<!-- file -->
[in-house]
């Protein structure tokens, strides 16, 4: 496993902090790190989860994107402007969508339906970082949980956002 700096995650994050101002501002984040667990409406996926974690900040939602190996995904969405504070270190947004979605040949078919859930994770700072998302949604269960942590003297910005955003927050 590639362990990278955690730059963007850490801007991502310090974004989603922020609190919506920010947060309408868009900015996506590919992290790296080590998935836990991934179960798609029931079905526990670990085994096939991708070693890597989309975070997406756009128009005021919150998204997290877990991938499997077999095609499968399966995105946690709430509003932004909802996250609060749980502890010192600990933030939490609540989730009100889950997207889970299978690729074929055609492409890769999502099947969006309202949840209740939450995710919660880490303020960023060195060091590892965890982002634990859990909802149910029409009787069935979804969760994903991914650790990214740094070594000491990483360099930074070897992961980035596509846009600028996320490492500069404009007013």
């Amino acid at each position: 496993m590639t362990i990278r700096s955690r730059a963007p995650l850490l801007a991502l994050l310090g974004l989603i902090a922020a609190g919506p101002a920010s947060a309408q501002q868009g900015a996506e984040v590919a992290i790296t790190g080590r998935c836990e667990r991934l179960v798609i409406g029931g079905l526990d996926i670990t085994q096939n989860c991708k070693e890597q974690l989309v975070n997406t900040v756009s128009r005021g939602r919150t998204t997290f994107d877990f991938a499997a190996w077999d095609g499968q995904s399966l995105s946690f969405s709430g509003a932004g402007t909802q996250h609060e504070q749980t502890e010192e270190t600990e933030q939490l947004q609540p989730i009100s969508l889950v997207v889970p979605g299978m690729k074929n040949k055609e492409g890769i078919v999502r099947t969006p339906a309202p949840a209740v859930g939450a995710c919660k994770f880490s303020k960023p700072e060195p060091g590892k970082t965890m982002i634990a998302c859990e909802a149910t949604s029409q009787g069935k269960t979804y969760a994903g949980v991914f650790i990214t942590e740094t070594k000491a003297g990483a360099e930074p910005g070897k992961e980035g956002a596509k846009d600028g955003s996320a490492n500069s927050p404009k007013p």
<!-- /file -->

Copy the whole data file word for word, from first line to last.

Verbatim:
[in-house]
């Protein structure tokens, strides 16, 4: 496993902090790190989860994107402007969508339906970082949980956002 700096995650994050101002501002984040667990409406996926974690900040939602190996995904969405504070270190947004979605040949078919859930994770700072998302949604269960942590003297910005955003927050 590639362990990278955690730059963007850490801007991502310090974004989603922020609190919506920010947060309408868009900015996506590919992290790296080590998935836990991934179960798609029931079905526990670990085994096939991708070693890597989309975070997406756009128009005021919150998204997290877990991938499997077999095609499968399966995105946690709430509003932004909802996250609060749980502890010192600990933030939490609540989730009100889950997207889970299978690729074929055609492409890769999502099947969006309202949840209740939450995710919660880490303020960023060195060091590892965890982002634990859990909802149910029409009787069935979804969760994903991914650790990214740094070594000491990483360099930074070897992961980035596509846009600028996320490492500069404009007013």
């Amino acid at each position: 496993m590639t362990i990278r700096s955690r730059a963007p995650l850490l801007a991502l994050l310090g974004l989603i902090a922020a609190g919506p101002a920010s947060a309408q501002q868009g900015a996506e984040v590919a992290i790296t790190g080590r998935c836990e667990r991934l179960v798609i409406g029931g079905l526990d996926i670990t085994q096939n989860c991708k070693e890597q974690l989309v975070n997406t900040v756009s128009r005021g939602r919150t998204t997290f994107d877990f991938a499997a190996w077999d095609g499968q995904s399966l995105s946690f969405s709430g509003a932004g402007t909802q996250h609060e504070q749980t502890e010192e270190t600990e933030q939490l947004q609540p989730i009100s969508l889950v997207v889970p979605g299978m690729k074929n040949k055609e492409g890769i078919v999502r099947t969006p339906a309202p949840a209740v859930g939450a995710c919660k994770f880490s303020k960023p700072e060195p060091g590892k970082t965890m982002i634990a998302c859990e909802a149910t949604s029409q009787g069935k269960t979804y969760a994903g949980v991914f650790i990214t942590e740094t070594k000491a003297g990483a360099e930074p910005g070897k992961e980035g956002a596509k846009d600028g955003s996320a490492n500069s927050p404009k007013p």